According to the IPD Global Intel dataset, London continued to lead the UK’s charge towards higher returns. Figure 1 demonstrates the gap between London and its domestic peers, as at Q3 2013. However, the original driver of London’s outperformance – the Central London office markets – has since yielded to the peripheral sub-markets.
The inner and outer London 8.8 sub-markets surround the City, Mid Town, and West End, and the release of the fourth-quarter results of the IPD UK Quarterly Property index revealed that inner London returned 11.5% for the second half of 2013 and outer London improved to 11.9% over the same period. The West End was the closest rival with 10.5%.
London’s good form has maintained momentum, while the resulting capital growth has left income returns relatively low. An income return of 4.4% year-on-year is 160bps above the return from a 10-year government bond. This spread is in line with the long-term aver- age, but it is also low in absolute terms and sensitive to future rate rises.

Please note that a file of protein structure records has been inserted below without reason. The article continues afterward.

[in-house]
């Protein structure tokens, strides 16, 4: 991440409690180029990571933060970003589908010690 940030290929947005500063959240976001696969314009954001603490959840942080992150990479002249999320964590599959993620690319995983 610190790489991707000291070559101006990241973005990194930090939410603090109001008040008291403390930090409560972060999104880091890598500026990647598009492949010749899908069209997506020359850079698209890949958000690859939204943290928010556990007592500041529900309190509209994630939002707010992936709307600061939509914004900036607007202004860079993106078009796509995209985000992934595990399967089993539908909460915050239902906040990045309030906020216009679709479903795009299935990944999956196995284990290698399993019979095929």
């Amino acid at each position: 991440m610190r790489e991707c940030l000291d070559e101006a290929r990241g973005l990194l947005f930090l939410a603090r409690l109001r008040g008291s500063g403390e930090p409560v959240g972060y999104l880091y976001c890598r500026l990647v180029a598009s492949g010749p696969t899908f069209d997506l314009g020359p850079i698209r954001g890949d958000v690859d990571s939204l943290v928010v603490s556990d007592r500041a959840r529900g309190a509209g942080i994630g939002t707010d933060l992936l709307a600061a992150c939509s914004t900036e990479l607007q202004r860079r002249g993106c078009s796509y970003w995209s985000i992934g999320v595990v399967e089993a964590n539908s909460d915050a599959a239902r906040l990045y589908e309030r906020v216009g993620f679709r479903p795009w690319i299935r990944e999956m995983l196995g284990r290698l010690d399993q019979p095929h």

In an investment environment where investors are struggling to find high income returns in any asset class, higher yielding real estate markets are starting to look attractive, despite occupier risks. Above all, investors’ attitude towards occupier risk in the peripheral London sub-markets has softened now that rental growth has established itself.
Figure 2 highlights the income premium outer London enjoys relative to the West End to compensate for such risks.
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